Navajo Nation President Jonathan Nez and Vice President Myron Lizer on Capitol Hill on Thursday, March 7, 2019.

ublished March 8, 2019

WASHINGTON — Navajo Nation President Jonathan Nez was joined by Vice President Myron Lizer as he testified before the House Appropriations Subcommittee on the Interior, Environment, and Related Agencies on Thursday, regarding the Navajo Nation’s fiscal 2020 priorities for public safety.

“I thank this subcommittee for working on a bipartisan basis to increase funding for Indian programs. For the Navajo Nation, it’s important that we work together with all both parties to advance the issues that are important for our Navajo people,” President Nez said.

President Nez indicated that public safety is one of the Nez-Lizer administration’s top priorities. “Every year, we request funding increases and, even with the small, incremental improvements, it does not meet the demands,” President Nez said. “The Navajo Nation estimates that it would take at least $74 million in additional funding per year to ensure proper law enforcement and judicial services.”

According to the Navajo Nation Division of Public Safety, 44-percent of calls to DPS involved violent crimes from 2010 to 2016. In 2018, the Navajo Police Department responded to over 248,000 service calls with approximately 27,000 arrests.

In responding to criminal activity, there are fewer than 205 patrol officers, 27 criminal investigators, and four internal investigators for the entire Navajo reservation. The Navajo Nation Department of Criminal Investigations responds to approximately 30 to 50 homicides per year, which represents a rate that is about four times the national average.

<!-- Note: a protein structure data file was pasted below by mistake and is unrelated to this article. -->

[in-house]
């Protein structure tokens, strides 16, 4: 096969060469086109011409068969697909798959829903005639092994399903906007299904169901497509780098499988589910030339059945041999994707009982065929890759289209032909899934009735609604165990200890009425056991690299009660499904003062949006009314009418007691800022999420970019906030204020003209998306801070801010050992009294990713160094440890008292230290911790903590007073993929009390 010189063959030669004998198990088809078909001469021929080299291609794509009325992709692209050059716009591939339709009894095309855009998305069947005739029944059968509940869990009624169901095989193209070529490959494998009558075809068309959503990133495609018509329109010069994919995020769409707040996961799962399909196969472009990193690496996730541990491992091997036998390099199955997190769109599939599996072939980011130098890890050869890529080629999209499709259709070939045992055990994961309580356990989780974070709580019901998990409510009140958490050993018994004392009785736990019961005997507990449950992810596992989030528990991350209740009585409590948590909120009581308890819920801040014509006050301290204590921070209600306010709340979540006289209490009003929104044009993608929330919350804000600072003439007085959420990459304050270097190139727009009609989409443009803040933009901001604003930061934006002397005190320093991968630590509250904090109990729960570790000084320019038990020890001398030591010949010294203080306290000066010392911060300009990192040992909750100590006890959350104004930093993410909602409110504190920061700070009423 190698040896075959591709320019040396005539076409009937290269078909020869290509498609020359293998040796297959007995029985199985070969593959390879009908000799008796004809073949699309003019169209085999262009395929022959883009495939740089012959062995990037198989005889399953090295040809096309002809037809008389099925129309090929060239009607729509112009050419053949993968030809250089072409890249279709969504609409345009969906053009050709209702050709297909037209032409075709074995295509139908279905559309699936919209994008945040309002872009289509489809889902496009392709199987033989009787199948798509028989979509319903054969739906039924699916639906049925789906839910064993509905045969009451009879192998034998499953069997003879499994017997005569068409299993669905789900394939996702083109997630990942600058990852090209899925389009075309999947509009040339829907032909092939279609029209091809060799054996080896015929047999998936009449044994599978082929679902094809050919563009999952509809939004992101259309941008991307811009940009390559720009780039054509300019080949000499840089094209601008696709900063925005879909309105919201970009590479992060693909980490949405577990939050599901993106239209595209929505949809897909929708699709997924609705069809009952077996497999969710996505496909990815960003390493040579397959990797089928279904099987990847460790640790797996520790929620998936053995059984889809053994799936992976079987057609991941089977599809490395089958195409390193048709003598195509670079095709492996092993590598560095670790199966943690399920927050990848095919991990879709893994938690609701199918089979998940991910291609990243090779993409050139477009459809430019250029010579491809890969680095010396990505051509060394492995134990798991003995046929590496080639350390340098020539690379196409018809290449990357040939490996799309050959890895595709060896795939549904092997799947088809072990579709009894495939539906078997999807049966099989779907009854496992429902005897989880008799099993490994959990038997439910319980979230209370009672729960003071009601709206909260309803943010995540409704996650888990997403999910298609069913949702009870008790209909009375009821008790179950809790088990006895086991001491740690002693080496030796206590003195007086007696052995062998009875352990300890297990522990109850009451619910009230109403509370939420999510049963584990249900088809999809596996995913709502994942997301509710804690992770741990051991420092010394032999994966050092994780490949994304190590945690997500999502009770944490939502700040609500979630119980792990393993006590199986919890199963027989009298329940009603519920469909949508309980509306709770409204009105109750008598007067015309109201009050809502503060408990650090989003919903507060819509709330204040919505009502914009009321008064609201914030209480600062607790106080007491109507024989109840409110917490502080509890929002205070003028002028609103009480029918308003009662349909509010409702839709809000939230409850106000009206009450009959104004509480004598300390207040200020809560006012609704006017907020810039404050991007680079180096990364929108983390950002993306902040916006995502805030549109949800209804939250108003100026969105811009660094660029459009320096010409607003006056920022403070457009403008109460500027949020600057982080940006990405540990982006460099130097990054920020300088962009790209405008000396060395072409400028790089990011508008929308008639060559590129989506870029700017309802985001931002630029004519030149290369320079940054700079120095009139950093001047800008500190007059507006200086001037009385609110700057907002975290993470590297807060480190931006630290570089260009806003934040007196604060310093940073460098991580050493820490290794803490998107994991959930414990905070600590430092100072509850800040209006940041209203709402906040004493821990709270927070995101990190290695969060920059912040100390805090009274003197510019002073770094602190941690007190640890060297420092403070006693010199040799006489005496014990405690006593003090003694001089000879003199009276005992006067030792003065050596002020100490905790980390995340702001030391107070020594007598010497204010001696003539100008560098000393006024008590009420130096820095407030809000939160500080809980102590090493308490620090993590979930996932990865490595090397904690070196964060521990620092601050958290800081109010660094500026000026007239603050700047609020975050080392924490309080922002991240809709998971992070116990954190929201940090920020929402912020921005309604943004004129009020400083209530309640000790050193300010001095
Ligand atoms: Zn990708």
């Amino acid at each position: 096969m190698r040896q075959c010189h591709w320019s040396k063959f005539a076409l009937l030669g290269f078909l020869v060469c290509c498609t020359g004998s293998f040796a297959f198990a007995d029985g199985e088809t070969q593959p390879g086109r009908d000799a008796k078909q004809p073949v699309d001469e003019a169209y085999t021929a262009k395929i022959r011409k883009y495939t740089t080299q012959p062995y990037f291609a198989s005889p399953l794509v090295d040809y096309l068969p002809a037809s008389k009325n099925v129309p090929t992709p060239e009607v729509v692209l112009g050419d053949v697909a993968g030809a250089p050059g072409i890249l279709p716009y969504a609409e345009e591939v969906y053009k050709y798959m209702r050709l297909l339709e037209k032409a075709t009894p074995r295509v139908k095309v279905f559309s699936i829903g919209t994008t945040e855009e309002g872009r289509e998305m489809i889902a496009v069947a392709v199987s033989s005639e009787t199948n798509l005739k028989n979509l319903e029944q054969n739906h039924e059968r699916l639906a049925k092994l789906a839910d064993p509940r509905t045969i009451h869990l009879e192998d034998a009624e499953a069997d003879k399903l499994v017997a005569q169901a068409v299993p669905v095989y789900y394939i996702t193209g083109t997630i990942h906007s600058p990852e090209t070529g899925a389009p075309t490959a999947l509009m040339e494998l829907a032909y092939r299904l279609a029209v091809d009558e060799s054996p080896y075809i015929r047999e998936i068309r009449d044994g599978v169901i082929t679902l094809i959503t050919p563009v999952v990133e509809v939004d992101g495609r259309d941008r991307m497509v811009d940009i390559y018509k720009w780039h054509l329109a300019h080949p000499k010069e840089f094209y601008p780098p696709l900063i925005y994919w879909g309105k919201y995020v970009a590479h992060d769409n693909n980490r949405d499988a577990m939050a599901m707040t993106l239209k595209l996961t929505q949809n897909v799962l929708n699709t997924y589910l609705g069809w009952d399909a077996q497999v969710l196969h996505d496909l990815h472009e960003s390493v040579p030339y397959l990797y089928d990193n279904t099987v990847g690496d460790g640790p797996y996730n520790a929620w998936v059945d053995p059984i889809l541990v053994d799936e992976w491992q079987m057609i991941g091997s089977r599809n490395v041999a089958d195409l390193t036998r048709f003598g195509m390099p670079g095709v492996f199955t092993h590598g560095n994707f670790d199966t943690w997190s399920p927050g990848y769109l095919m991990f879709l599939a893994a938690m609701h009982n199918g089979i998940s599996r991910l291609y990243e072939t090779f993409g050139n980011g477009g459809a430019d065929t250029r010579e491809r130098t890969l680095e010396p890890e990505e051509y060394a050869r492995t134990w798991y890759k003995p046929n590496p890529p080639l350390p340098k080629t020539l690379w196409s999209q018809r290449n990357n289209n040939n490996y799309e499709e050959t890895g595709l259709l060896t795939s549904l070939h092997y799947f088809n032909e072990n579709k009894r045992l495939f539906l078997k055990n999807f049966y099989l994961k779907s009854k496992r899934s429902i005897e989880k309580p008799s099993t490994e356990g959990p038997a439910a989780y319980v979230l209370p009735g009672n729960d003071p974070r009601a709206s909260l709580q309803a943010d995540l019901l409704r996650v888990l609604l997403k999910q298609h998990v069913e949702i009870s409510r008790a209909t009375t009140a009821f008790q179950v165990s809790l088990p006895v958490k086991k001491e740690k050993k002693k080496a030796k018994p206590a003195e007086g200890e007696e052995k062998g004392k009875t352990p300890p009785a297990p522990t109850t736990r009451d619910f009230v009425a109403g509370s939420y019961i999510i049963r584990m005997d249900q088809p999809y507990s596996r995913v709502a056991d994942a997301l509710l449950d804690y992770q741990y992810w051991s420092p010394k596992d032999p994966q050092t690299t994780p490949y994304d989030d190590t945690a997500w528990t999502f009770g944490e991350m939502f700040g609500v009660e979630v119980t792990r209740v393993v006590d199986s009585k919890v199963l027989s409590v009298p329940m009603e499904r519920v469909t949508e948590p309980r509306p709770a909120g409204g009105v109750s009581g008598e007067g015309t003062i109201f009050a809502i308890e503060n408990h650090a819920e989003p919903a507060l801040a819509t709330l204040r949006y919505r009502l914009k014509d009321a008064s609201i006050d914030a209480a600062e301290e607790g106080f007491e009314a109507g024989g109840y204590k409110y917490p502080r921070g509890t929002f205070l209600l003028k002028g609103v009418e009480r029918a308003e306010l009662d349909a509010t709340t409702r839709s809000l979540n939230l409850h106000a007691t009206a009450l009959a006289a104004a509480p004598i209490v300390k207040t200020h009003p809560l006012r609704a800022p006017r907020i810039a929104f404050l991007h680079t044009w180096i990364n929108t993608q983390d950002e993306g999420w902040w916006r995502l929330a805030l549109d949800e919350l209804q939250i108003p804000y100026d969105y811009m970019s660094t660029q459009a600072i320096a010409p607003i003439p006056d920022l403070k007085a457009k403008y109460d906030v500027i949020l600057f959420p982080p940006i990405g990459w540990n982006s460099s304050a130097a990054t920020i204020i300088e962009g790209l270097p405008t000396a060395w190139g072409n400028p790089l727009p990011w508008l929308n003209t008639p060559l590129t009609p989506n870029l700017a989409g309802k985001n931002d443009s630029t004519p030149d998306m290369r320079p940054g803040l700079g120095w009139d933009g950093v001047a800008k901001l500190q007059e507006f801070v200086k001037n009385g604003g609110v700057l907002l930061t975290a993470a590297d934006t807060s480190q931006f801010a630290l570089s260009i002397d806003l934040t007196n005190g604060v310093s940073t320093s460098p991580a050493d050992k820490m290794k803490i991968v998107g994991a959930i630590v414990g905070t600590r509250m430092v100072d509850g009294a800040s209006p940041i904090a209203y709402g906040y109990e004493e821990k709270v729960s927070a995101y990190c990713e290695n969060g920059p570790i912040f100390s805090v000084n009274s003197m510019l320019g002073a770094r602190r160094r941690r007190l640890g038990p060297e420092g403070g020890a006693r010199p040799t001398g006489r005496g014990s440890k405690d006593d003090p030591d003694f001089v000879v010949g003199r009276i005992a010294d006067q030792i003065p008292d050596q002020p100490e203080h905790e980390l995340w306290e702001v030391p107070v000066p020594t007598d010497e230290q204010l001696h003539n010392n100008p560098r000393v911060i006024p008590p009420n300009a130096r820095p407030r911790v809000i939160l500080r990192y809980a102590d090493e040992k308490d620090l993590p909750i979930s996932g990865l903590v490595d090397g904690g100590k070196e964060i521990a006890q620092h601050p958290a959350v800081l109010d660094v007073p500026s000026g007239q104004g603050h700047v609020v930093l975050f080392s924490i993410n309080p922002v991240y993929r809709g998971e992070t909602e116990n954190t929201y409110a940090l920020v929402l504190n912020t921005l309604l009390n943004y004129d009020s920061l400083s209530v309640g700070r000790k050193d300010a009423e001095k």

“With about 174,000 people on the Navajo Nation, we have 13.4 patrol officers per 10,000 citizens, which is less than the national average of 24 officers per 10,000. We would have to hire 115 more patrol officers and 30 more criminal investigators to close the gap,” President Nez said.

The deficit in police officers and the vast travel distances increases response times for the officers, allowing more perpetrators to commit and evade crimes on the Navajo Nation.

“Gathering and analyzing criminal evidence is also difficult. We have no funding to hire medical examiners. Deceased individuals are transported long distances to state autopsy facilities. Evidence for federal crimes are submitted to the federal crime lab, but there is no lab facility for a case that is purely under Navajo jurisdiction,” President Nez added.

The Navajo Nation currently operates six Adult Detention Facilities with 345 beds and four juvenile detention facilities with 98 beds.

“Our judges handle about 50,000 to 52,000 cases per year. We also have only 14 prosecutors to handle all these cases. In fiscal 2018, the prosecutors received about 17,000 cases, double from the prior fiscal year. There are no advocates to support victims of crime. We would also like to update our courthouses where these cases are heard,” President Nez said. “The federal government has a responsibility under the Navajo Treaty of 1868 and a trust obligation, to protect and assist the Nation in securing and developing our people, land, and resources.”

Navajo-Hopi Land Commission Office Executive Director Robert K. Black, Jr. also provided testimony at the hearing in support of the continuation of the Navajo-Hopi Indian Relocation Office to assist residents who were relocated due to the Bennett Freeze imposed by the federal government.

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